Consumer-free wrap up…the final tally

Our experiment in consumer-free living came to an end this past week. As promised, I’m going to offer our thoughts on living with less, what we learned, what we missed, how we cheated, how we’ve done in the past 7 days, and how we think we’ll live differently going forward. Here’s how it all went down:

Q: Did we save money?
A: Holy cow…I just dug out the old Visa bills from this year and last…and according to the numbers (they don’t lie, right?), we spent $8000 less during the six months of consumer free living than in the same time in 2005. Granted, we had just moved into our “fixer-upper” during that same period of time last year, so we were signing our paychecks over to Lowe’s Home Improvement for a few months. And I seem to recall that we paid our movers on our Visa and bought a washer and dryer in that time. But still, $8000 is a lot of smackers. Want to save money? I highly recommend giving this consumer-free thing a shot! Truly, I have no idea where that $8000 went in 2005…but just thinking about that much cash is enough to scare me out of any mall.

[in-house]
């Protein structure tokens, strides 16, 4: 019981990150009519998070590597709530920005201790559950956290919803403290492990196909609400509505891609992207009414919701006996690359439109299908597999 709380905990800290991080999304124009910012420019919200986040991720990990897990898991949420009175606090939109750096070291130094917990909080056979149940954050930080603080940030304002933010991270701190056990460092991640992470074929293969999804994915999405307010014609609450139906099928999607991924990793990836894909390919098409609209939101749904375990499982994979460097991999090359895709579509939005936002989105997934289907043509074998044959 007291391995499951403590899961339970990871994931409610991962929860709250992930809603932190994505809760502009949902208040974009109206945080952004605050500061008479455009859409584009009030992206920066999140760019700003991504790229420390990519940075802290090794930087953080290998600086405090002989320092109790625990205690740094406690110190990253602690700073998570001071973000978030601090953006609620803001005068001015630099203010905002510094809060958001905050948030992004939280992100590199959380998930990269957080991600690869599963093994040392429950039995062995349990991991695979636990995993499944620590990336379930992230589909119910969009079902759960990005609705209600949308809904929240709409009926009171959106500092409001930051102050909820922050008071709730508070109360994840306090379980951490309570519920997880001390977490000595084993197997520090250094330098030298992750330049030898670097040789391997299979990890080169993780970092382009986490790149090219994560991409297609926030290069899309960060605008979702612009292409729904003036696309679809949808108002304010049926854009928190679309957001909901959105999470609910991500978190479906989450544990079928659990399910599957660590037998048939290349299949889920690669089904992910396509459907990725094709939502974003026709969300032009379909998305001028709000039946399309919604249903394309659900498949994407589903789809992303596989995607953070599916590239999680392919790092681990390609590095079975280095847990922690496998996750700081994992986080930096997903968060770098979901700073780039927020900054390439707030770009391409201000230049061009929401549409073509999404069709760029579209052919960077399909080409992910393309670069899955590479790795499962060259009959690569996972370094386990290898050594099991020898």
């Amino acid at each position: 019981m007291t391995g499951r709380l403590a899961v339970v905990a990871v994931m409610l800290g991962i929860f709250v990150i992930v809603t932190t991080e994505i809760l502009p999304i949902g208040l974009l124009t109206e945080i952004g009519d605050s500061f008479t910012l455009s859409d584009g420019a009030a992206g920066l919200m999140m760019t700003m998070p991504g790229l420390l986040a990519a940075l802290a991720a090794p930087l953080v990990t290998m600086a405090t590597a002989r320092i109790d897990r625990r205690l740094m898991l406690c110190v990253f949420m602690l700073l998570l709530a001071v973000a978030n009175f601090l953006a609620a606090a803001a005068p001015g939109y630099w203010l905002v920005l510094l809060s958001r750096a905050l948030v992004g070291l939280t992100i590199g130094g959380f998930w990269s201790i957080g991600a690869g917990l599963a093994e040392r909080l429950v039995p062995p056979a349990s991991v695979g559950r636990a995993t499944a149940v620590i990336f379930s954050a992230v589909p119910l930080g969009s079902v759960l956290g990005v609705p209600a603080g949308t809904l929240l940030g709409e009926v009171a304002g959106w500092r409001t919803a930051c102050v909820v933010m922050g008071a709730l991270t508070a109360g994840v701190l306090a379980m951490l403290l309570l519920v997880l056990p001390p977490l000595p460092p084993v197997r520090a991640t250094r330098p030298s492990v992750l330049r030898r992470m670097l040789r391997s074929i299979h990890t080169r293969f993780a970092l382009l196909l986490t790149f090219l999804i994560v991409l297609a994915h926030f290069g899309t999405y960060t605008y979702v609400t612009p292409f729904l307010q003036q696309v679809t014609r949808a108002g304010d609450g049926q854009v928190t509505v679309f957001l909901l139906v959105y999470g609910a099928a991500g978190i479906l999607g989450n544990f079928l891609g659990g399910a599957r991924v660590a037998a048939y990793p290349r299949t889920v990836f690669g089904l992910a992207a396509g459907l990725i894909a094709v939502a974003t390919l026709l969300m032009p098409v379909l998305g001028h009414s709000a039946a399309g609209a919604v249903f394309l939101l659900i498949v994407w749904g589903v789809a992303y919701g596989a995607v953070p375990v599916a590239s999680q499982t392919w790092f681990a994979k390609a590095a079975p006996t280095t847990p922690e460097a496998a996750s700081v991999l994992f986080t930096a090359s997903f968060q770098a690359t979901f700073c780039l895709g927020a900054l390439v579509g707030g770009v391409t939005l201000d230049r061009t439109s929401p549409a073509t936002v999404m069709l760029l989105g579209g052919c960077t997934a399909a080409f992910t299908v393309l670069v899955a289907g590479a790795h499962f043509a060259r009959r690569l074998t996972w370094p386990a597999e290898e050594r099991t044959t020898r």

Q: Did we create less garbage?
A: With the exception of Christmas, I think we’re doing really well with the whole less-garbage/obsessive recycling/composting-to-feed-the-wildlife plan. Getting our mixed paper picked up at the curb is fantastic–-thank you very much City of Chapel Hill. I’m saving at least a trip a week to the recycling center (which is right next to the mall!). And if we can get our little guy potty trained early this year, I’ll feel like we’re downright lean and green in the garbage department.